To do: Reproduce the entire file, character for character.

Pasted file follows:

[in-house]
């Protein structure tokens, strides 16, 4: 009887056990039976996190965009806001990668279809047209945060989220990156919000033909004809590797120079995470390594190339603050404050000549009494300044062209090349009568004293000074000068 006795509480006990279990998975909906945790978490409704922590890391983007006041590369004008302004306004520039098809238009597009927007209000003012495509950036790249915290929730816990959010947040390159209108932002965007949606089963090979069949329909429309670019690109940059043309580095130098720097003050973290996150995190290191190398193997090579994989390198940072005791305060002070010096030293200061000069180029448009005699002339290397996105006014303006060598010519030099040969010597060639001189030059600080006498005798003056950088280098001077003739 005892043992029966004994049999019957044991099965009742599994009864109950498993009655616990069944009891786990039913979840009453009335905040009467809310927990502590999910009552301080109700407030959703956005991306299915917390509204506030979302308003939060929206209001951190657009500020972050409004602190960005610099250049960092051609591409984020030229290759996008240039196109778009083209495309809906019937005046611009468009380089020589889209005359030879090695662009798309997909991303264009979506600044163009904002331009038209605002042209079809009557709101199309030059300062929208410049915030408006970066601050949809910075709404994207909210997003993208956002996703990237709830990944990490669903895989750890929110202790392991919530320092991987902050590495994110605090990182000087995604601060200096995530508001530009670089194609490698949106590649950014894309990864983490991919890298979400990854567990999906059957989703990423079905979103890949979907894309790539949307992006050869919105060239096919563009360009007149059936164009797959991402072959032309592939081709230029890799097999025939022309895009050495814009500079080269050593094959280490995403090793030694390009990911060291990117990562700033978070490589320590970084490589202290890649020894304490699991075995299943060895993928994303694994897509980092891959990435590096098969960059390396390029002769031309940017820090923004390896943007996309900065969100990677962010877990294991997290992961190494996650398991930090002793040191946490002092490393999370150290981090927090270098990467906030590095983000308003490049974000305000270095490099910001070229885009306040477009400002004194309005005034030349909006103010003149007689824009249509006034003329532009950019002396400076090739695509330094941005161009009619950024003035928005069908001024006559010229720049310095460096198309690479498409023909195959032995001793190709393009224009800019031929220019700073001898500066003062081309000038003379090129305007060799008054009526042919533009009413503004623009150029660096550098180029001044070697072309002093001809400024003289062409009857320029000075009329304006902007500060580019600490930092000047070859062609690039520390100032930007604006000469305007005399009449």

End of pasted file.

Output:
[in-house]
């Protein structure tokens, strides 16, 4: 009887056990039976996190965009806001990668279809047209945060989220990156919000033909004809590797120079995470390594190339603050404050000549009494300044062209090349009568004293000074000068 006795509480006990279990998975909906945790978490409704922590890391983007006041590369004008302004306004520039098809238009597009927007209000003012495509950036790249915290929730816990959010947040390159209108932002965007949606089963090979069949329909429309670019690109940059043309580095130098720097003050973290996150995190290191190398193997090579994989390198940072005791305060002070010096030293200061000069180029448009005699002339290397996105006014303006060598010519030099040969010597060639001189030059600080006498005798003056950088280098001077003739 005892043992029966004994049999019957044991099965009742599994009864109950498993009655616990069944009891786990039913979840009453009335905040009467809310927990502590999910009552301080109700407030959703956005991306299915917390509204506030979302308003939060929206209001951190657009500020972050409004602190960005610099250049960092051609591409984020030229290759996008240039196109778009083209495309809906019937005046611009468009380089020589889209005359030879090695662009798309997909991303264009979506600044163009904002331009038209605002042209079809009557709101199309030059300062929208410049915030408006970066601050949809910075709404994207909210997003993208956002996703990237709830990944990490669903895989750890929110202790392991919530320092991987902050590495994110605090990182000087995604601060200096995530508001530009670089194609490698949106590649950014894309990864983490991919890298979400990854567990999906059957989703990423079905979103890949979907894309790539949307992006050869919105060239096919563009360009007149059936164009797959991402072959032309592939081709230029890799097999025939022309895009050495814009500079080269050593094959280490995403090793030694390009990911060291990117990562700033978070490589320590970084490589202290890649020894304490699991075995299943060895993928994303694994897509980092891959990435590096098969960059390396390029002769031309940017820090923004390896943007996309900065969100990677962010877990294991997290992961190494996650398991930090002793040191946490002092490393999370150290981090927090270098990467906030590095983000308003490049974000305000270095490099910001070229885009306040477009400002004194309005005034030349909006103010003149007689824009249509006034003329532009950019002396400076090739695509330094941005161009009619950024003035928005069908001024006559010229720049310095460096198309690479498409023909195959032995001793190709393009224009800019031929220019700073001898500066003062081309000038003379090129305007060799008054009526042919533009009413503004623009150029660096550098180029001044070697072309002093001809400024003289062409009857320029000075009329304006902007500060580019600490930092000047070859062609690039520390100032930007604006000469305007005399009449």